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What parents should know about the mysterious illness appearing in kids, according to doctors

More children diagnosed with mystery illness
More children diagnosed with mystery illness 06:54

At the onset of the coronavirus pandemic it appeared that young people were largely spared from the virus. Now, doctors believe there's growing evidence that a rare, mysterious illness appearing in children may be linked to the virus

It's been dubbed Pediatric Multisystem Inflammatory Syndrome, abbreviated as PMIS or PIMS. The U.S. Centers for Disease Control and Prevention issued an advisory to doctors about it Thursday afternoon, referring to the condition as Multisystem Inflammatory Syndrome in Children (MIS-C) Associated with Coronavirus Disease 2019 (COVID-19).

Symptoms of the syndrome have been compared to those of Kawasaki disease and toxic-shock syndrome. PMIS, however, is being recognized as a "new entity," according to Dr. Luiza Petre, a cardiologist and professor of cardiology at Mount Sinai's School of Medicine in New York.

Kawasaki disease is a rare but serious illness believed to be triggered by the immune system's response to infection, but an official cause is unknown.

Children with Kawasaki experience a prolonged fever lasting several days, a skin rash and swollen lymph nodes in the neck; affected children can also develop redness in their eyes, lips, mouth, as well as the palms of their hands and soles of their feet, according to the National Institutes of Health. Most children recover, but if left untreated, Kawasaki can cause cardiac issues and become life-threatening. Toxic shock also causes fever and a decrease in blood flow, but is triggered by a bacterial infection.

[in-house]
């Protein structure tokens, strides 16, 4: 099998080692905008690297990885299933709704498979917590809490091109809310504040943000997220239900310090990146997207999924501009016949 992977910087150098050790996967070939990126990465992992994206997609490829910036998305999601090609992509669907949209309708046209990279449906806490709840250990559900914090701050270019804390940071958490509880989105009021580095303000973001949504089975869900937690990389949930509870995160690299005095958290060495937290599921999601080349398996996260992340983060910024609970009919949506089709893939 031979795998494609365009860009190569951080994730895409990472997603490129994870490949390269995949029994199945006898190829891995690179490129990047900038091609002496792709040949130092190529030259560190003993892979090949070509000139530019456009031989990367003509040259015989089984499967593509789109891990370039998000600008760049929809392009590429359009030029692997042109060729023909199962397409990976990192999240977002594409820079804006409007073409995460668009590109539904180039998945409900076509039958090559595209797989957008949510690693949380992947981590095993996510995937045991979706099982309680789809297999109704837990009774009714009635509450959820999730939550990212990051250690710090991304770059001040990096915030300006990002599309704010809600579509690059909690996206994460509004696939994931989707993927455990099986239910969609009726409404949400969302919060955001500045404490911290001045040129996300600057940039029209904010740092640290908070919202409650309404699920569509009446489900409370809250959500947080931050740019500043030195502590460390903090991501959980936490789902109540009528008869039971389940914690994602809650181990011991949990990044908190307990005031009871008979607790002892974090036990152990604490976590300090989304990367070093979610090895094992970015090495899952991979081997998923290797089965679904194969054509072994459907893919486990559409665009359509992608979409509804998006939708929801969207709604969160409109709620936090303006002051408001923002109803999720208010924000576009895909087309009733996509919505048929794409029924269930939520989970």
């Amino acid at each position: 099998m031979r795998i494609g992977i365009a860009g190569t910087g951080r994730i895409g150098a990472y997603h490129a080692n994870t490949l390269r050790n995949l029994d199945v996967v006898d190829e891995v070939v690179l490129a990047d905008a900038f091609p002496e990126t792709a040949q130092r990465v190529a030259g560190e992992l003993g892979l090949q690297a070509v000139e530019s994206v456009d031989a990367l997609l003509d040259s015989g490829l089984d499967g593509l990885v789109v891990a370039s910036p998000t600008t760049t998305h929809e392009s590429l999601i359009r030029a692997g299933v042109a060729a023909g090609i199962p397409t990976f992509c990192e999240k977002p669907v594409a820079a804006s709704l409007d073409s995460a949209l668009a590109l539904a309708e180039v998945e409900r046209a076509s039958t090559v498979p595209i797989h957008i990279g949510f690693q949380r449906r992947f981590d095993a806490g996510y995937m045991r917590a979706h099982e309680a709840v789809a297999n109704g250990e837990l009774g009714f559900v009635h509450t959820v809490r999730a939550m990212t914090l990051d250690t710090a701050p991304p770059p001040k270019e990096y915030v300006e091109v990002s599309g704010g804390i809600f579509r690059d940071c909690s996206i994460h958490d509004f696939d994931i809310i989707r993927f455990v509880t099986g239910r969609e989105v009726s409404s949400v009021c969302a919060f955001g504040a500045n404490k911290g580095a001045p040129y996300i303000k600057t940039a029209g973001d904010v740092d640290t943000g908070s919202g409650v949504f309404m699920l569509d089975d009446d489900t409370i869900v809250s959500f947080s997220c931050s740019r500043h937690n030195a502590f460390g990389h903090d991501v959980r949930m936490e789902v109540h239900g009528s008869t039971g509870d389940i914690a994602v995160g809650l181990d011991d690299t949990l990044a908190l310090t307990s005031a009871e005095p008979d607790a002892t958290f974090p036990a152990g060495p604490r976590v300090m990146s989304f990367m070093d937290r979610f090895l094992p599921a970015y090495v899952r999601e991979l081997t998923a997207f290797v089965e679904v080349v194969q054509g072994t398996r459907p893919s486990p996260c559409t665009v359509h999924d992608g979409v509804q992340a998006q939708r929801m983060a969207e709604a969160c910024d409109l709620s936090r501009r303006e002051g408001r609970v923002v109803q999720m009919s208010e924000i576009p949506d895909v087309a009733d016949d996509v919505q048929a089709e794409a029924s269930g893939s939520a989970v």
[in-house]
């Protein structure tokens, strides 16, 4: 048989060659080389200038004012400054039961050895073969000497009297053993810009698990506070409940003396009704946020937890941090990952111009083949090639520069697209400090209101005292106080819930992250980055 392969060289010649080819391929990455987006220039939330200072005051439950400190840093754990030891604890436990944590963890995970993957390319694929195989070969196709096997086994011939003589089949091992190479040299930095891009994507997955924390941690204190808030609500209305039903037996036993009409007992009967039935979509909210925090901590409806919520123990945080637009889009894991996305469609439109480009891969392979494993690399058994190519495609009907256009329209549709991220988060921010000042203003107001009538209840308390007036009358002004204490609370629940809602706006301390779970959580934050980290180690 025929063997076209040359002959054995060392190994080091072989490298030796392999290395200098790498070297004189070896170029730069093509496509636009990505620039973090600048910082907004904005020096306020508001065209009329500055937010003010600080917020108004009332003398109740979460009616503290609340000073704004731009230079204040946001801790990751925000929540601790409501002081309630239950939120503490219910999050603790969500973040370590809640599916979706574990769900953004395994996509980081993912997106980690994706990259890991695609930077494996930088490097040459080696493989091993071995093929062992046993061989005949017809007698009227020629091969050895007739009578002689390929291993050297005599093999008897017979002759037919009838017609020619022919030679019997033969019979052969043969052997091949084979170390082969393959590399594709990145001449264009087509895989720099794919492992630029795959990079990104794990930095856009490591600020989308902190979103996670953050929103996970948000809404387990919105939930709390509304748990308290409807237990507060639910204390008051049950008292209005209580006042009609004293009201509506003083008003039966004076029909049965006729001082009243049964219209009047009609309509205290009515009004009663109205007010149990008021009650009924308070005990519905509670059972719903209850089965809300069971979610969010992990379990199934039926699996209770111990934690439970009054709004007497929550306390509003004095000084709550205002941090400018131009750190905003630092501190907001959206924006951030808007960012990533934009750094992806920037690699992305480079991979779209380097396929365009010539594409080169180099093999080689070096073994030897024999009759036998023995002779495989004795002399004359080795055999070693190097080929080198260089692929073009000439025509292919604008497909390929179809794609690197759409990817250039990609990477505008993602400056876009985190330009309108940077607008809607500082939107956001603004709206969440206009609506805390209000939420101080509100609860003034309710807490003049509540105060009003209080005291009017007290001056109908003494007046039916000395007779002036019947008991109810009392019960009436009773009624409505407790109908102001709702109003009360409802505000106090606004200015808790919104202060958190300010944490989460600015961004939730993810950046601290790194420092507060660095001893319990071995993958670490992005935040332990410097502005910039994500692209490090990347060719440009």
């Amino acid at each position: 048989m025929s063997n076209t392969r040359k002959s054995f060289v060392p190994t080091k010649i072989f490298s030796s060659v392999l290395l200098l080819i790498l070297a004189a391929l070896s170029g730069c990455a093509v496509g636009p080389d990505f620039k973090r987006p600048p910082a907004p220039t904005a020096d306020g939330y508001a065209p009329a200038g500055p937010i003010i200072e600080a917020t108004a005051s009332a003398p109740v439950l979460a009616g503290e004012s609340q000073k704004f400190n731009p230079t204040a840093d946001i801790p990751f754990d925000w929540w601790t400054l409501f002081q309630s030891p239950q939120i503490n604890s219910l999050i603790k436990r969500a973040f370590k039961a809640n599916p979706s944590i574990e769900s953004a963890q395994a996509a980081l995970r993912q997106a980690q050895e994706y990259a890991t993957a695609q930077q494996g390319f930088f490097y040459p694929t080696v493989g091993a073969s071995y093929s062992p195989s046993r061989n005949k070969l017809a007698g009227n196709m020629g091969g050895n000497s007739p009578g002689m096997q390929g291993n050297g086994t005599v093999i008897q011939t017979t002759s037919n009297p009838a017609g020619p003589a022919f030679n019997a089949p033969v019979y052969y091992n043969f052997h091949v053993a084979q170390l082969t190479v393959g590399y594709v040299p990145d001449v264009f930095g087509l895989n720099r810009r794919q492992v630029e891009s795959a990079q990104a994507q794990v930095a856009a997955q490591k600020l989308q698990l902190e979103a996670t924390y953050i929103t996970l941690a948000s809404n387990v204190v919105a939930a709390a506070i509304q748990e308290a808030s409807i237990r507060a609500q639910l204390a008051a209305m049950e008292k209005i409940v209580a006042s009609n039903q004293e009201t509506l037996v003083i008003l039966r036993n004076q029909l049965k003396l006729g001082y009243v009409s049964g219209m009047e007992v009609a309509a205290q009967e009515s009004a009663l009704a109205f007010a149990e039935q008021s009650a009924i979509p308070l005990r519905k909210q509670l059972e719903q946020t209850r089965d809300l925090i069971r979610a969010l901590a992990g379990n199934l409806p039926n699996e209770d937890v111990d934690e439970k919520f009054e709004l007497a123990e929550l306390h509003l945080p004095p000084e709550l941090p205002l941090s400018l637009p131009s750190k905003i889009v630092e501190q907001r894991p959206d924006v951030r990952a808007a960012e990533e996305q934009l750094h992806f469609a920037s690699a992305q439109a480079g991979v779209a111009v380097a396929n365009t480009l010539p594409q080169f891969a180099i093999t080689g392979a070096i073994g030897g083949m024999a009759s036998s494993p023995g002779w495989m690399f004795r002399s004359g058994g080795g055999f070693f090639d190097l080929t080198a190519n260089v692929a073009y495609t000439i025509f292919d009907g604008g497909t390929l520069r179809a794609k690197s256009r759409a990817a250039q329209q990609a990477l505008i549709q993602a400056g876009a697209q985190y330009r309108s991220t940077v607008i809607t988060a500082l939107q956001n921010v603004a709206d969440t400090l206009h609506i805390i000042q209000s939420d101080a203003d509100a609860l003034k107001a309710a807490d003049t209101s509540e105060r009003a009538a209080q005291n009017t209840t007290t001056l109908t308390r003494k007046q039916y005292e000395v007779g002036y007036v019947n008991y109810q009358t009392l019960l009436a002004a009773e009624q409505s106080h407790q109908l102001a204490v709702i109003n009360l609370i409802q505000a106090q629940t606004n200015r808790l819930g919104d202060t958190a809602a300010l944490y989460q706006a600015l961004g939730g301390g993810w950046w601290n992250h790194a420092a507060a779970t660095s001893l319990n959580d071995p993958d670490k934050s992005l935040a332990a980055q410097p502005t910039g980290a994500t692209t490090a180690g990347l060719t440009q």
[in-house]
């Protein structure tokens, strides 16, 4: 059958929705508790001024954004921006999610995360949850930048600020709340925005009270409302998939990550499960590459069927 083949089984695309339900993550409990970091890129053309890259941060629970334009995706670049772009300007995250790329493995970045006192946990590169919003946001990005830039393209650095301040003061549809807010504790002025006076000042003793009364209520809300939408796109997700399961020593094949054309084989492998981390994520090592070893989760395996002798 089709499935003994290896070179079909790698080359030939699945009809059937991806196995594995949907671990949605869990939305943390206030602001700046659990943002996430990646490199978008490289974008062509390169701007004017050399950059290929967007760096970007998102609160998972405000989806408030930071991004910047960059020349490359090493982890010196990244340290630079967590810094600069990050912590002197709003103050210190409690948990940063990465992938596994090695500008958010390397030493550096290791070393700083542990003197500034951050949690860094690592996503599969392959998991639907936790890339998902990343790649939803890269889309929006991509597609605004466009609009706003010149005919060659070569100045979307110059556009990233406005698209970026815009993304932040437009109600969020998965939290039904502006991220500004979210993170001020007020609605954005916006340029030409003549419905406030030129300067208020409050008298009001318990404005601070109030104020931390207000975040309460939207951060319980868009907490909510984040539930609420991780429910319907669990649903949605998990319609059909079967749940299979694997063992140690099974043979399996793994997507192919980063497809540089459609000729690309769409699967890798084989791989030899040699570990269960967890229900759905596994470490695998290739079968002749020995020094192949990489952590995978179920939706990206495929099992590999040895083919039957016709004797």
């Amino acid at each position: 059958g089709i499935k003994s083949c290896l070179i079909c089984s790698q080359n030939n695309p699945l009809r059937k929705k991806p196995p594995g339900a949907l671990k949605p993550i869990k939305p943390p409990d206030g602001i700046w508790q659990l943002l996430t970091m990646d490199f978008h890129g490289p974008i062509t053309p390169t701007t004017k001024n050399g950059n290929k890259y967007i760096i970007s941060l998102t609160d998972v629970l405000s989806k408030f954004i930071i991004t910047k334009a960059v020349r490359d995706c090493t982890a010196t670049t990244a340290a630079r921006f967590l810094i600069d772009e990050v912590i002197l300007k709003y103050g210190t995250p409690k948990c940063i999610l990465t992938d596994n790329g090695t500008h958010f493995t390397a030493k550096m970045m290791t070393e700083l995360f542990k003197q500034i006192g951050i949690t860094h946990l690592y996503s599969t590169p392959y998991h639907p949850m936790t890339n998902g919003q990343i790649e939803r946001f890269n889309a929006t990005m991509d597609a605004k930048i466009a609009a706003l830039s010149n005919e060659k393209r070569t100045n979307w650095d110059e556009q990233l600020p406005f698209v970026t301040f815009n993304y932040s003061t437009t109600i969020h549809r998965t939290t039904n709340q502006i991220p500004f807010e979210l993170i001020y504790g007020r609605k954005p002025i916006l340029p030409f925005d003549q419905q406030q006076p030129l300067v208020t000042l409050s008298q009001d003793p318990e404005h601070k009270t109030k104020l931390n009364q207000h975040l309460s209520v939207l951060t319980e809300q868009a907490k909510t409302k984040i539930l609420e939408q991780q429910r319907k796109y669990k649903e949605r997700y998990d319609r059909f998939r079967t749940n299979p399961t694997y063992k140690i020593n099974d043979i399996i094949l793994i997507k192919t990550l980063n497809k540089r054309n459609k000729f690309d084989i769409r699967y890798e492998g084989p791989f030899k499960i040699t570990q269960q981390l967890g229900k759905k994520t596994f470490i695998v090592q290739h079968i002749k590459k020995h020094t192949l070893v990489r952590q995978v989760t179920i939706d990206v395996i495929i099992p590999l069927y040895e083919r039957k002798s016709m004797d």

Kawasaki disease mostly occurs in children under the age of 5, while a study of PMIS cases in Italy found an average age of 7½.

While an understanding of PMIS is still evolving, children with the syndrome also experience a prolonged fever, rashes, change in the color of their skin or their lips, swollen glands and red eyes. What differentiates PMIS from Kawasaki appears to be complaints of abdominal pain, as well as nausea, vomiting, diarrhea and chest pain. 

"What we're seeing is the immune system is actually going into overdrive, impacting the body in a negative way," Dr. Jake Kleinmahon, a pediatric oncologist at Ochsner Hospital for Children, in New Orleans, who has treated several children for the illness, told CBS News. "Some of these patients are having inflammation of their coronary arteries, and you can have basically a heart attack."

According to Dr. Sean O'Leary, vice chair of the American Academy of Pediatrics' Committee on Infectious Diseases, the level of inflammation in the heart tends to be higher with PMIS, as compared to Kawasaki disease. 

All together, the syndrome has shown to be more severe than Kawasaki. "That's what's concerning," Petre told CBSN. "And a lot of (PMIS) cases do require ICU, almost 80% of them."

PMIS has been reported in over 100 children in New York, the epicenter of the U.S. coronavirus outbreak. CBS News has tallied about 200 cases under investigation in 19 states and Washington, D.C., and cases have also been reported in at least six other countries.